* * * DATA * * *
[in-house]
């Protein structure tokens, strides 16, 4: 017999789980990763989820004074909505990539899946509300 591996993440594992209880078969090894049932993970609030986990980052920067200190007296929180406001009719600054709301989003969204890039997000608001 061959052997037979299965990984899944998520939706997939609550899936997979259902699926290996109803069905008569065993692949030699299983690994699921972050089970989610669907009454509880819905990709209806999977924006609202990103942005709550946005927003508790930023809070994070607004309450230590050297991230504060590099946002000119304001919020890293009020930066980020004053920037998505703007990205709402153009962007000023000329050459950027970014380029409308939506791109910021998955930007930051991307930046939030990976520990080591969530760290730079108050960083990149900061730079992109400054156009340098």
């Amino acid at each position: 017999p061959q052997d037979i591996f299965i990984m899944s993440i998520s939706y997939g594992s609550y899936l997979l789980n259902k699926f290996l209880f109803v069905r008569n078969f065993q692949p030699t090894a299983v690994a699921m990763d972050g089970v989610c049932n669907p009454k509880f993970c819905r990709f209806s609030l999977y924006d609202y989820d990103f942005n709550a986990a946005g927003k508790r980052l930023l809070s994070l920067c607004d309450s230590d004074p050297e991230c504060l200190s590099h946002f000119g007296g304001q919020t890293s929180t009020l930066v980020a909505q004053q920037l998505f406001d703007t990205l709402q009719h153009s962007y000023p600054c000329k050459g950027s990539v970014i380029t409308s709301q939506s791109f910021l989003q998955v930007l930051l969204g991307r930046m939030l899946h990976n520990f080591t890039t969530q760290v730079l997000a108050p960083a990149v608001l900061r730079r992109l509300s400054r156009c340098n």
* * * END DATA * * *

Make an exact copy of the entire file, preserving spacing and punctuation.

[in-house]
């Protein structure tokens, strides 16, 4: 017999789980990763989820004074909505990539899946509300 591996993440594992209880078969090894049932993970609030986990980052920067200190007296929180406001009719600054709301989003969204890039997000608001 061959052997037979299965990984899944998520939706997939609550899936997979259902699926290996109803069905008569065993692949030699299983690994699921972050089970989610669907009454509880819905990709209806999977924006609202990103942005709550946005927003508790930023809070994070607004309450230590050297991230504060590099946002000119304001919020890293009020930066980020004053920037998505703007990205709402153009962007000023000329050459950027970014380029409308939506791109910021998955930007930051991307930046939030990976520990080591969530760290730079108050960083990149900061730079992109400054156009340098």
């Amino acid at each position: 017999p061959q052997d037979i591996f299965i990984m899944s993440i998520s939706y997939g594992s609550y899936l997979l789980n259902k699926f290996l209880f109803v069905r008569n078969f065993q692949p030699t090894a299983v690994a699921m990763d972050g089970v989610c049932n669907p009454k509880f993970c819905r990709f209806s609030l999977y924006d609202y989820d990103f942005n709550a986990a946005g927003k508790r980052l930023l809070s994070l920067c607004d309450s230590d004074p050297e991230c504060l200190s590099h946002f000119g007296g304001q919020t890293s929180t009020l930066v980020a909505q004053q920037l998505f406001d703007t990205l709402q009719h153009s962007y000023p600054c000329k050459g950027s990539v970014i380029t409308s709301q939506s791109f910021l989003q998955v930007l930051l969204g991307r930046m939030l899946h990976n520990f080591t890039t969530q760290v730079l997000a108050p960083a990149v608001l900061r730079r992109l509300s400054r156009c340098n």